Returning to work after an amputation may be a challenge if you or your family member did any type of physical work or manual labor. Vocational rehabilitation will be needed. Other times mobility might not be a factor in the return to work process, but other factors will be an issue – such as the lack of mental acceptance or psychological issues with the level of amputation, or other medical problems such as the type of amputation, whether or not there were multiple amputations, whether there is mobility restrictions, socket comfort, socket irritation or persistent stump problems, the wearing comfort of the prosthetic or a restriction in walking distance. There could also be an issue with the lack of acceptable transport to and from work, interpersonal relationships, social isolation or physical and mental stress issues.
That being said, many traumatic amputees do return to work successfully, but the return to work must be facilitated by comprehensive vocational rehabilitation, especially to assist with career transition and job change. Vocational counseling rehabilitation and counseling should become a part of rehabilitation program for all victims trying to get back to work.
Traumatic amputation is the loss of a body part — usually a finger,toe, arm, or leg– that occurs as the result of an accident or trauma
Traumatic amputations usually result directly from motor vehicle accidents. In our experience, most traumatic amputations are as a result of motorcycle accidents and pedestrian accidents.
Yes. Our Provincial no-fault schedule states that an amputation injury is considered catastrophic if the accident victims suffers a severe impairment of ambulatory mobility or use of an arm, or amputation that meets one of the following criteria:
i. Trans-tibial or higher amputation of a leg.
ii. Amputation of an arm or another impairment causing the total and permanent loss of use of an arm.
iii. Severe and permanent alteration of prior structure and function involving one or both legs as a result of which the insured person’s score on the Spinal Cord Independence Measure, Version III, item 12 (Mobility Indoors), as published in Catz, A., Itzkovich, M., Tesio L. et al, A multicentre international study on the Spinal Cord Independence Measure, version III: Rasch psychometric validation, Spinal Cord (2007) 45, 275-291 and applied over a distance of up to 10 metres on an even indoor surface is 0 to 5.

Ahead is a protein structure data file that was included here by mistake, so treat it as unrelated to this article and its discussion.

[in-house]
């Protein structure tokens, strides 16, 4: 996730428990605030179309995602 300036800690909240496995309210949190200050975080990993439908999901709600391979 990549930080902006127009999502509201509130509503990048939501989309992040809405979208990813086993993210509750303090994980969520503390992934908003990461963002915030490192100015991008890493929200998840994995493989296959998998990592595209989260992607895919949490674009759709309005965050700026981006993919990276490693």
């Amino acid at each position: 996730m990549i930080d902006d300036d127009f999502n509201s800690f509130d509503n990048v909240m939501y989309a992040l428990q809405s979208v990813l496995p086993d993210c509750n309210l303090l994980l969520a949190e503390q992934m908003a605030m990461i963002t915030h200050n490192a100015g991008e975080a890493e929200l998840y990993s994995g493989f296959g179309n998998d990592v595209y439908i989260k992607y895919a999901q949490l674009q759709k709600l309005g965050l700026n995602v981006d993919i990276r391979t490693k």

In our experience, we have seen our amputee clients experience two types of pain: phantom limb pain and amputation stump pain. All amputees have phantom sensations, but in some patients, they can cause
Depending upon the specific level of amputation and the type of prosthesis, the costs
for prosthetic devices range from one to several thousand dollars. If your injury was caused in a motor vehicle accident, then your no-fault benefits will provide payment for all of your required devices, including prosthetic devices, for life.
It depends. You will be entitled to a minimum of $1M in medical and rehabilitation benefits, however you may also be entitled to compensation from someone (their insurance company) who was careless and caused your injury.
Yes, Matt Lalande has been representing traumatic injury accident victims all across Ontario since 2003.
Absolutely, we never charge clients to speak to us about their injuries.
We offer consultations to amputee victims 24 hours a day, 7 days a week, 365 days a year.
Traumatic amputation surgery no doubt produces considerable stress and challenges the coping of the individual. It is vital that you learn your rights and what you might be entitled to. We understand that you or your loved one will be upset – but it is important that your future is protected. If you have any questions relating your or your loved one’s accident, please contact us 24/7 by filling in a contact form, chatting with our live operator or by calling 905-333-8888. We would be happy to speak with you. We never charge for consultation or upfront fees.